Number One For The Sun: World's Largest Solar Power Plant Fires Up In Morocco

We're now well into the 21st century, and it's time for energy technology to reflect that.  On Thursday, a major leap was made by Morocco, who became the nation that put the world's largest solar power plant online.

Who says you can't grow anything in the desert?
Noor 1 has officially begun harvesting solar energy.
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According to the Guardian, the installation's first phase, known as "Noor 1" and located in the town of Ouarzazate on the edge of the Saharan desert, went live this week when King Mohammed VI of Morocco personally hit the "on" switch.  Noor 1 will create 160 megawatts of power - only a fraction of the 580 megawatts anticipated when the full system goes live upon completion in 2018.

Once finished, the array will cover 6,000 acres and provide power for over one million citizens.  It is a big step towards powering over half of Morocco via sustainable energy - a goal the nation hopes to accomplish by 2030.  Noor 1 is currently producing enough power to aid some 650,000 citizens, from dawn until three hours after sundown.

Shining up the solar panels = maximum sunshine collection.
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According to The Verge, the power plant is currently comprised of 500,000 curved mirrors, each 40 feet in height.  These heat a fluid-filled pipeline that runs beneath them, which in turn heats water to generate steam, which makes turbines turn to create energy.  The accrued heat energy from the mirrors can be stored in vats of molten salt, allowing for the after-hours power.

Mafalda Duarte, the manager of Climate Investment Funds (who partially bankrolled the project), stated, “It is a very, very significant project in Africa...Morocco is showing real leadership and bringing the cost of the technology down in the process.”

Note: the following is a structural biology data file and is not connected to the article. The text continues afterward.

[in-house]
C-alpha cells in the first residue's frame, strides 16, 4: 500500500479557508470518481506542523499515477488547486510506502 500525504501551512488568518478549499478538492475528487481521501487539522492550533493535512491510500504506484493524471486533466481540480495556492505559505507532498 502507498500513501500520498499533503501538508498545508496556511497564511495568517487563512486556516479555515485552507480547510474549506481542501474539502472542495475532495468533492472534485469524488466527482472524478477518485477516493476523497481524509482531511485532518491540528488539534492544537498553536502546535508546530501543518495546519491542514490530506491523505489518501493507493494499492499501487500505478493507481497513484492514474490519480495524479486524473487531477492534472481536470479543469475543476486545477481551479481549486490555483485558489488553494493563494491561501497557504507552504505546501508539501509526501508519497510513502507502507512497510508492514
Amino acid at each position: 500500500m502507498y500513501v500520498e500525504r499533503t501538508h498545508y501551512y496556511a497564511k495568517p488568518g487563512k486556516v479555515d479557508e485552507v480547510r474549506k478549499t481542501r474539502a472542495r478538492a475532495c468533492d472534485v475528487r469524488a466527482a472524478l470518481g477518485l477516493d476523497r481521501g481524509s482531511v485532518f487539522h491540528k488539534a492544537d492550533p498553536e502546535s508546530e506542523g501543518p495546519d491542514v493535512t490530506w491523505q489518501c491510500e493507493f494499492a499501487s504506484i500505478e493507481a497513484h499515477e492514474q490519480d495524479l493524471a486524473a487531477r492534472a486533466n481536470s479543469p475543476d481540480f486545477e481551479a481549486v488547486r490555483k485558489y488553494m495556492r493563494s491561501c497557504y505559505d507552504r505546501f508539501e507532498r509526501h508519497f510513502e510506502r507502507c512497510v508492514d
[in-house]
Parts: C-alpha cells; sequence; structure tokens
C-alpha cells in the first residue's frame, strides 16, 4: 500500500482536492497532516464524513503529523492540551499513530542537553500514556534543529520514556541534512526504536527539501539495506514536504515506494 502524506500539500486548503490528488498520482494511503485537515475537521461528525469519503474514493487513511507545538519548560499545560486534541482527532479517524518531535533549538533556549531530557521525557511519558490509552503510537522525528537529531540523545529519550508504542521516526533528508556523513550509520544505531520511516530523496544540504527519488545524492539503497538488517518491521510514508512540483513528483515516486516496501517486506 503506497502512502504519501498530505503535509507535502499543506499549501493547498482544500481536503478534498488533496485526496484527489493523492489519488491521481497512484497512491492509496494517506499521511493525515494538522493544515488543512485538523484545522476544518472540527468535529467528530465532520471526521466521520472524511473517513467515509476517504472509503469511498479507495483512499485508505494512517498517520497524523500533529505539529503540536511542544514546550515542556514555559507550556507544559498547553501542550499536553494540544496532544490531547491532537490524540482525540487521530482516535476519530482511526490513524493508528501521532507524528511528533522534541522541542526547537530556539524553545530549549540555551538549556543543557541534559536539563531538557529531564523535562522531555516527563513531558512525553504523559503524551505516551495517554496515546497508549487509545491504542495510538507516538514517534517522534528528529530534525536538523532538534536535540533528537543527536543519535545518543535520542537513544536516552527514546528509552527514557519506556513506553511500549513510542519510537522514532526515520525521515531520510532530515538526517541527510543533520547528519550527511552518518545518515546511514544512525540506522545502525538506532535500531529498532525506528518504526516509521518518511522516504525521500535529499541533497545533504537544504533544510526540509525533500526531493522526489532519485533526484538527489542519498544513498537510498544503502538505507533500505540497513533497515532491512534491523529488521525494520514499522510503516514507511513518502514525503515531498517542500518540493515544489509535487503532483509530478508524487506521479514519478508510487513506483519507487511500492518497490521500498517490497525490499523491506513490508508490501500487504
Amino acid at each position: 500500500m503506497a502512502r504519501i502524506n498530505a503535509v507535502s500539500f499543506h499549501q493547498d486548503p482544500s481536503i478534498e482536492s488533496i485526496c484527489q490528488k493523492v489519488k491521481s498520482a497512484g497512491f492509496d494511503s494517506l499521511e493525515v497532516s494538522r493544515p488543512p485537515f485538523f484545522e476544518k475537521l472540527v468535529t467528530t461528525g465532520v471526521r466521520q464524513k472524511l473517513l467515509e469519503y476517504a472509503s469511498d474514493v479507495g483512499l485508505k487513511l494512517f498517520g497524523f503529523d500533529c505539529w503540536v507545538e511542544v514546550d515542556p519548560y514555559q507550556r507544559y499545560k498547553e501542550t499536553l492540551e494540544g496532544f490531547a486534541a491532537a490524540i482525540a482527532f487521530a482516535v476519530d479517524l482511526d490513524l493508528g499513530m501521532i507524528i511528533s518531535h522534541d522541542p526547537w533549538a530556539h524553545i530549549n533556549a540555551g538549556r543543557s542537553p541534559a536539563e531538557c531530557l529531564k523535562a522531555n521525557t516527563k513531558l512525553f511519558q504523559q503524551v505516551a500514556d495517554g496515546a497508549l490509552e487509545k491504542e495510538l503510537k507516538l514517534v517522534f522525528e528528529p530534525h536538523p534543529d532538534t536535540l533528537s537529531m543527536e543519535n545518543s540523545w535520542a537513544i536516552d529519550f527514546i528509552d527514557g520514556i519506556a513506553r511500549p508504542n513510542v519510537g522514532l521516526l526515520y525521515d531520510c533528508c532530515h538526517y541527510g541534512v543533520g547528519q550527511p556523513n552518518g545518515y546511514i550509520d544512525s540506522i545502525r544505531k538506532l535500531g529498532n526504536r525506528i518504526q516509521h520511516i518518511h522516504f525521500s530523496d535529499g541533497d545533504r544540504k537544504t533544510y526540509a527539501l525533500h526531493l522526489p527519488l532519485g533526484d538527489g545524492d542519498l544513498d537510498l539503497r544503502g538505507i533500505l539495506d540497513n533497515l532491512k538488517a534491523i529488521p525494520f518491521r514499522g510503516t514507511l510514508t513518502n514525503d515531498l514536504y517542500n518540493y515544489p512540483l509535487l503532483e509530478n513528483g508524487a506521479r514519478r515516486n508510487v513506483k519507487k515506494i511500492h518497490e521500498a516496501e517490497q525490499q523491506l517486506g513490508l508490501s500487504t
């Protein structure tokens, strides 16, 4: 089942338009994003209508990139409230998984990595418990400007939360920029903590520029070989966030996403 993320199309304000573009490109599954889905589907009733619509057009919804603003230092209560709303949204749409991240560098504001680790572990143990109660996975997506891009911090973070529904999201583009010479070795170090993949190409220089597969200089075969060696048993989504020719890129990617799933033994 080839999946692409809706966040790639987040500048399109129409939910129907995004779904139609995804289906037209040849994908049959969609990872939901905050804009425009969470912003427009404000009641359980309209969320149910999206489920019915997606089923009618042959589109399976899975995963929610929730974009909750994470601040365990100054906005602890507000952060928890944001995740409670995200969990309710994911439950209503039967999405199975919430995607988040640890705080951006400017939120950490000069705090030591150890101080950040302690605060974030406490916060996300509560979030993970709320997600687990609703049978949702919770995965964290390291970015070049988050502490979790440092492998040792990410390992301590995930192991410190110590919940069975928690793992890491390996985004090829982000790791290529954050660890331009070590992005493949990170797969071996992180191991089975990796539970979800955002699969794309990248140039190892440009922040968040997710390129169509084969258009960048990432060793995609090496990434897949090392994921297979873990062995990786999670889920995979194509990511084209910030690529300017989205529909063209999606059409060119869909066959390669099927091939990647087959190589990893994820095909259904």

Climate Investment Funds speculates that if 5 megawatts more of solar electricity could be secured, it would drive down regional electrical production costs by 14%.  Were 15 megawatts to be created, it would lowers costs by 44%.  It will also save Morocco from hundreds of thousands of tons of unnecessary carbon emissions.

It's dusty enough in the extra smog needed.
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Morocco adapted well to its own dependence on imported electricity, which used to be 97% outsourced.  However, with a 7% annual increase in energy expenditure demands, and oil prices constantly rising, they stepped up their power game.  Regulations were put in place, goals were decided, and now, the nation claims to be on track to have 42% of their power generated from various renewables by 2020.

The country’s energy minister, Abdelkader Amara, was so enthusiastic about Morocco's initiative that he explained, "...We will prove that we can match our energy demands with renewables,” to the Paris climate change conference last December.

May they rise to the challenge with the intensity of several suns.

It's the world's largest solar plant, and it can be seen from space.
Pretty good futurism for a tiny African nation.
(Image courtesy

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